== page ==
The Geoscience Laser Altimeter System (GLAS) aboard ICESat, launched in January 2003, has been designed to detect and monitor changes in the cryosphere. The first objective of this paper is to present high-resolution ice-surface elevation maps derived from GLAS data, using geostatistical analysis. In a regional study of Walgreen Coast and Northern Ellsworth Land, West Antarctica, differences in the representation of geographic and morphologic features in maps based on ERS-1 radar altimeter data and on GLAS data are investigated, with the result that in particular in topographically complex coastal areas and the margin of the ice sheet the improvement in precision and accuracy of the laser altimeter is significant. A second, applied objective is to map elevation changes in Pine Island Glacier, a glacier that plays a key role in the question of stability of the West Antarctic Ice Sheet and has been changing rapidly in recent years. Results of elevation differencing of 2003-GLAS-data and 1995-ERS-1-radar-altimeter-data DEMs (1) show that thinning rates have been increasing and (2) are applied to attribute the observed changes in Pine Island Glacier to internal processes in the glacier, related to dynamic thinning. More generally, this application serves to demonstrate that GLAS data facilitate study of cryospheric change.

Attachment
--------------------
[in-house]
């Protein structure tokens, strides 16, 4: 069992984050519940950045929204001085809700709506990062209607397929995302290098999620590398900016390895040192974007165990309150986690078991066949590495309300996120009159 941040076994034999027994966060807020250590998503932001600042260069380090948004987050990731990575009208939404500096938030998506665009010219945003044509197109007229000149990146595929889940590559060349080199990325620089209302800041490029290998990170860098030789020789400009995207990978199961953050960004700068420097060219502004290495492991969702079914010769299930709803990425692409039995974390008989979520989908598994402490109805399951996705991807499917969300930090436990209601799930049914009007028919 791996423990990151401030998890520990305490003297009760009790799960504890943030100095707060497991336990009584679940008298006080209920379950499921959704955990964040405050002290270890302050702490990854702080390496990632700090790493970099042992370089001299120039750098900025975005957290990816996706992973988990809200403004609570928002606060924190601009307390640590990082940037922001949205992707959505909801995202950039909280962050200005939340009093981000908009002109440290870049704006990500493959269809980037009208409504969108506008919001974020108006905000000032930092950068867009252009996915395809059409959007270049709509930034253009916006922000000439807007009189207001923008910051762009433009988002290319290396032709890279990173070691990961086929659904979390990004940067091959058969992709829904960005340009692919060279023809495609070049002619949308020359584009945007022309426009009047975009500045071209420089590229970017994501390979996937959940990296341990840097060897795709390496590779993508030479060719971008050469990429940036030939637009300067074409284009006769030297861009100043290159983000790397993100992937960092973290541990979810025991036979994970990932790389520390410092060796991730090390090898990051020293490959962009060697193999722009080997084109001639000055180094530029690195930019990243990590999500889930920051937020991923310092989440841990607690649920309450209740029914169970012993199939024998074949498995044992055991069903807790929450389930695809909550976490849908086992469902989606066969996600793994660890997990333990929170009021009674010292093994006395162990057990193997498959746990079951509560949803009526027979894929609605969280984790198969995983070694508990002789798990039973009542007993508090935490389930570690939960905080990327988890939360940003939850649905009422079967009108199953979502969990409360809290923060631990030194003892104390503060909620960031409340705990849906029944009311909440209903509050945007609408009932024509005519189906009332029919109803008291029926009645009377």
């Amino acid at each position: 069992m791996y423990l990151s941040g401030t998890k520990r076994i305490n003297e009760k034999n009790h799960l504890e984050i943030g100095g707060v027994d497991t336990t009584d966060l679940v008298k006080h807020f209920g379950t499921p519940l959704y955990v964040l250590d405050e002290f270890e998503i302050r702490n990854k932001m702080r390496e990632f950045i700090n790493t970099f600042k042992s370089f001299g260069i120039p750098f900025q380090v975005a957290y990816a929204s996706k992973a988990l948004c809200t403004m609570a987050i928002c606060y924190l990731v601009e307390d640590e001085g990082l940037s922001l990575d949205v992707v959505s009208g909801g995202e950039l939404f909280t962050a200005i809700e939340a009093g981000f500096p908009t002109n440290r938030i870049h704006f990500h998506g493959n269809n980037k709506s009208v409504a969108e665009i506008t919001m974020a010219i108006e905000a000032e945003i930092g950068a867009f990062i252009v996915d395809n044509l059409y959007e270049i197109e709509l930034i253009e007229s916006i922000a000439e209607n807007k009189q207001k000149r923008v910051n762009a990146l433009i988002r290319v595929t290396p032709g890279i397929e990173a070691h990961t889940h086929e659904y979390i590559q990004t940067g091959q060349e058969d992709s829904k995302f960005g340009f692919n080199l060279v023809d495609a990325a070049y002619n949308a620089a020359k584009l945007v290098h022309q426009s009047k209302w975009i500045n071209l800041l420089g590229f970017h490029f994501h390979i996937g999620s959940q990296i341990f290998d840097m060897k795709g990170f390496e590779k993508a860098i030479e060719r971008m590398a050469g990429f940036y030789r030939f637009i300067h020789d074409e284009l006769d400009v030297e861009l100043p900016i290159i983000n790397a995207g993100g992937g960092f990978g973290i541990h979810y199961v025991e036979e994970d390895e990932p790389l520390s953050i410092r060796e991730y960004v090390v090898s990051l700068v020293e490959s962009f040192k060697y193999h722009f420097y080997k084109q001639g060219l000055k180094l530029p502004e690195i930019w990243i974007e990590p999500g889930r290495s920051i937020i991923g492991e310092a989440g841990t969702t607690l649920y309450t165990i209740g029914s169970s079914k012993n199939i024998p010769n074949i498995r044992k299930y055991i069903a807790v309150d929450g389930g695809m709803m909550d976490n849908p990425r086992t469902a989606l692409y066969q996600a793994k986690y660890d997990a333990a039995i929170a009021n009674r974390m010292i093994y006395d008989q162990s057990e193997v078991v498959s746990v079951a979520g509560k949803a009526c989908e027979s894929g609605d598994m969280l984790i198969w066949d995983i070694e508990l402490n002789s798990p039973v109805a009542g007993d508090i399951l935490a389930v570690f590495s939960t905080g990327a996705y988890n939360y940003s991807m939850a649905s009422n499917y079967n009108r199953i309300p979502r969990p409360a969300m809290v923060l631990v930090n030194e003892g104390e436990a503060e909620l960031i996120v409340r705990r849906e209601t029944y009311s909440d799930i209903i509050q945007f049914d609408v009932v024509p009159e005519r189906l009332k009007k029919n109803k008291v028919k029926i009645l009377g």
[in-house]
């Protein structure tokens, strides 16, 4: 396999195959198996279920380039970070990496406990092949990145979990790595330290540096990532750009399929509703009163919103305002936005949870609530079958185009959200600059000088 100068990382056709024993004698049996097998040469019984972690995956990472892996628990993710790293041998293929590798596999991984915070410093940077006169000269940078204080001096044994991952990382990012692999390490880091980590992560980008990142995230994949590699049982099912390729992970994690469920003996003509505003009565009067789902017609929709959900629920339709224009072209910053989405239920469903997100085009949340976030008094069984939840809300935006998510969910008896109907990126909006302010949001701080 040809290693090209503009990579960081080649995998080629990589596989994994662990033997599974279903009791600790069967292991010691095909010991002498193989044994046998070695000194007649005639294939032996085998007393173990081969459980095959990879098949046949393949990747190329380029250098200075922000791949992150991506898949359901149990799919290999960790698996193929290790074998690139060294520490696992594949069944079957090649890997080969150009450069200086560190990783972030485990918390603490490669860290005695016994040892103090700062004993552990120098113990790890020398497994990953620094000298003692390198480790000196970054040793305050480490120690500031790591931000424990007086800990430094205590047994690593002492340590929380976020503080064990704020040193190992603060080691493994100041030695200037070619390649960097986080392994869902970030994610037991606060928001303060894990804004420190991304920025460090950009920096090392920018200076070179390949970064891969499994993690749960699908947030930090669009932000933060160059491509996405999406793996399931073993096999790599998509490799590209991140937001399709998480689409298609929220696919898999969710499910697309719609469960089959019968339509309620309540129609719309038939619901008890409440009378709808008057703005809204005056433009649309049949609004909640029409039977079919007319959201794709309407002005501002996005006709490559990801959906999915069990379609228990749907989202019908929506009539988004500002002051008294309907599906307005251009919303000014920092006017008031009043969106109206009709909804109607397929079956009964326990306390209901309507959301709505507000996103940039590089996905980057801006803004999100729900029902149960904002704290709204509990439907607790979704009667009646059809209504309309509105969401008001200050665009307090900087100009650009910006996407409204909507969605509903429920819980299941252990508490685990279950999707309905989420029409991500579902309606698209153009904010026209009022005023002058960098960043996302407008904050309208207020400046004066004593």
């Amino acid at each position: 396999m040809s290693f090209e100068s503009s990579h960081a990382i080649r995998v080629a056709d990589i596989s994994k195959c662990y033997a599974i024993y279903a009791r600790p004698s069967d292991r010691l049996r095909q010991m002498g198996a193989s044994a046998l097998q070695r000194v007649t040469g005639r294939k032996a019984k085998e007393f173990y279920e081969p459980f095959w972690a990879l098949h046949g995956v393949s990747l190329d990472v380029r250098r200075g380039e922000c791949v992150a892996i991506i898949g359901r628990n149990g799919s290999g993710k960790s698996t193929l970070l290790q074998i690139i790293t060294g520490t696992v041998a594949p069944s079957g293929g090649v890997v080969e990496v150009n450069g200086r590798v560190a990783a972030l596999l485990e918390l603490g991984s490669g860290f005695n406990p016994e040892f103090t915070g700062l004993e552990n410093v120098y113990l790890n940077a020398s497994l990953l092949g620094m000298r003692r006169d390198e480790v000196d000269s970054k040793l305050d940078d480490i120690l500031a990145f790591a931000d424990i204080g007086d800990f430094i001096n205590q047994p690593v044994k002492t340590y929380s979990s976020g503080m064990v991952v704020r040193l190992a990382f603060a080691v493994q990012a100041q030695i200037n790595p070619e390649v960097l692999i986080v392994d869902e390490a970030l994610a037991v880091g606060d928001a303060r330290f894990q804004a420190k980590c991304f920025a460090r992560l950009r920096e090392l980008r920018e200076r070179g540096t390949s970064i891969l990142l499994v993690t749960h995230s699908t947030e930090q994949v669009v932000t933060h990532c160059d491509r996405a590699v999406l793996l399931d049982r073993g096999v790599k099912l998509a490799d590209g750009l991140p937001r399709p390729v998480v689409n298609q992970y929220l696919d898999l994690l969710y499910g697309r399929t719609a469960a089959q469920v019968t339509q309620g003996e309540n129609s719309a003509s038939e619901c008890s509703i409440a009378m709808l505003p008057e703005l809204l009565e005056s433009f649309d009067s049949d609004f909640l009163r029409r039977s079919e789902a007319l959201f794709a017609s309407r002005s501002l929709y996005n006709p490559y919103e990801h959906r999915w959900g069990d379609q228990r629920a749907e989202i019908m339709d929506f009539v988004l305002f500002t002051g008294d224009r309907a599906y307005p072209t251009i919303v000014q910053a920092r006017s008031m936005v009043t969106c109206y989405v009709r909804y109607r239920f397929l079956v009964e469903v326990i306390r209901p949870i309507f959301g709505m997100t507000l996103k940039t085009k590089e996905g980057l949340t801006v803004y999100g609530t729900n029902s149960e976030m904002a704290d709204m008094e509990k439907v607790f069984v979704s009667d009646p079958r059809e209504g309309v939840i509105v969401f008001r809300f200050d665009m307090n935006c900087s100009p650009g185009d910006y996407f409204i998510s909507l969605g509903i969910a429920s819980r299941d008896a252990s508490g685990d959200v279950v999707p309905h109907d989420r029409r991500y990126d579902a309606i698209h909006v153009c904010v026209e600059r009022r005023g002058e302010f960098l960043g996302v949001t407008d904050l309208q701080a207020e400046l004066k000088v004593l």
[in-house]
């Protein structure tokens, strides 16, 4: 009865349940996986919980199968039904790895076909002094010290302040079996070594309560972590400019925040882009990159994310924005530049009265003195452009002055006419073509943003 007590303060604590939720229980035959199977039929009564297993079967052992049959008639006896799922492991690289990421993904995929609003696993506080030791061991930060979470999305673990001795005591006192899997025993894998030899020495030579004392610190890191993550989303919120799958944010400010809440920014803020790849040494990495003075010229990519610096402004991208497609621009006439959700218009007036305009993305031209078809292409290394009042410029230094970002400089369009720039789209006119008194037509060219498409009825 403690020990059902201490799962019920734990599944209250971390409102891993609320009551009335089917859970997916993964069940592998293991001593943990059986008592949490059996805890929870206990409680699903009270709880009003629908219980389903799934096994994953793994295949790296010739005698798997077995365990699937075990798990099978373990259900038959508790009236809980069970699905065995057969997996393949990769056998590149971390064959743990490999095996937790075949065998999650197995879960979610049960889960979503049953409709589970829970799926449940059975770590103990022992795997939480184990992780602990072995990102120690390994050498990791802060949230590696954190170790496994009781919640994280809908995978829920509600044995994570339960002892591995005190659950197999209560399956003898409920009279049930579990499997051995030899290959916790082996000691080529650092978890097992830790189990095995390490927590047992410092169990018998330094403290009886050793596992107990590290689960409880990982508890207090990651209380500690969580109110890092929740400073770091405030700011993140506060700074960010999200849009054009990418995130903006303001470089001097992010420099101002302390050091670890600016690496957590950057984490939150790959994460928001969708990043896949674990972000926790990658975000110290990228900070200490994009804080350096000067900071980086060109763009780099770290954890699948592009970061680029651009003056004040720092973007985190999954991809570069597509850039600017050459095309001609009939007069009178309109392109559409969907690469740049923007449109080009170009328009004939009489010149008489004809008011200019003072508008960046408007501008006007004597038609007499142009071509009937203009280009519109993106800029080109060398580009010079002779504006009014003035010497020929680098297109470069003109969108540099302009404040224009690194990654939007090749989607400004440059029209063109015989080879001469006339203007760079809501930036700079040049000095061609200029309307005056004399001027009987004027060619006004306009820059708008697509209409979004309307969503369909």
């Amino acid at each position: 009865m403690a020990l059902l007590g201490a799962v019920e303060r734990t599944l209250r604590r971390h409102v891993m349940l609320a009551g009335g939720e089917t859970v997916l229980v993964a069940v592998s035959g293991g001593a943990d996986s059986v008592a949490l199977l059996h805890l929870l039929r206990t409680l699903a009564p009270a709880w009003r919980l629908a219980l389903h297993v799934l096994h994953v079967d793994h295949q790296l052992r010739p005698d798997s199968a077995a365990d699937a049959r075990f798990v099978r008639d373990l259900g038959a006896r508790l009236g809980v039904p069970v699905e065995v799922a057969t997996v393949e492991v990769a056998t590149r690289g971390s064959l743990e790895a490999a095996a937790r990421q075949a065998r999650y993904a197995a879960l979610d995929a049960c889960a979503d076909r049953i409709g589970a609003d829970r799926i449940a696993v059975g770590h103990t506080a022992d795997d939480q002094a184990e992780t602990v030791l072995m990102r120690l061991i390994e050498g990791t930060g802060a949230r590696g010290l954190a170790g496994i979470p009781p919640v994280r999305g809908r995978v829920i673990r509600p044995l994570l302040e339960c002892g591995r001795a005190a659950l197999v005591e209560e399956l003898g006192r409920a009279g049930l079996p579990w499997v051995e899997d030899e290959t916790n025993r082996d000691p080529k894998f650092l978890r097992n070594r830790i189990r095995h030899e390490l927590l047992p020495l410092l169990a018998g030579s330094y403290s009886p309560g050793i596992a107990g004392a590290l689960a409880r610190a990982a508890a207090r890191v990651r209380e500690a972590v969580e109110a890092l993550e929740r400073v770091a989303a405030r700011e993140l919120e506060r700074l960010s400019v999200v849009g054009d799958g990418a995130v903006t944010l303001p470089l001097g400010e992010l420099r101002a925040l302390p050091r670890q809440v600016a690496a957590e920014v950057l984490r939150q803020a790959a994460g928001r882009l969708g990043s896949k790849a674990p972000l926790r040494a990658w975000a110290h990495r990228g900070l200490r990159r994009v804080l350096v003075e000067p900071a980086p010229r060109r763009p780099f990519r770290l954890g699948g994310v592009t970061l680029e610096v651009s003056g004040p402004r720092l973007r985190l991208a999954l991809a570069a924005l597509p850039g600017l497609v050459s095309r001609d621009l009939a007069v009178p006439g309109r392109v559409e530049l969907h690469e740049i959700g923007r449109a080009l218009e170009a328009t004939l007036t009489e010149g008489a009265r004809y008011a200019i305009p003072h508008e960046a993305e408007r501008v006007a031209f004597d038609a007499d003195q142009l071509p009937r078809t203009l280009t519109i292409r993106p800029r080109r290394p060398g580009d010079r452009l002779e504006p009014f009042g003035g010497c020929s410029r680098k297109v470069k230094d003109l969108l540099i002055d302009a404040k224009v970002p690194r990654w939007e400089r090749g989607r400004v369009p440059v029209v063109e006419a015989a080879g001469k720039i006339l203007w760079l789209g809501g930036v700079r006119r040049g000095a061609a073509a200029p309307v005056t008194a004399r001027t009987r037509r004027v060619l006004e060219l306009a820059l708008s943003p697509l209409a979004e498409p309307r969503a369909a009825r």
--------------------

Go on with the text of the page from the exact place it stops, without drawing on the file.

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Document Type: Research Article
Cooperative Institute for Research in Environmental Sciences, University of Colorado Boulder, Boulder, CO 80309-0449, USA
Ice Branch, NASA Goddard Space Flight Center, Code 614.1, Greenbelt, MD 20771, USA
SGT Inc., NASA Goddard Space Flight Center, Code 614.1, Greenbelt, MD 20771, USA
Publication date: October 1, 2008
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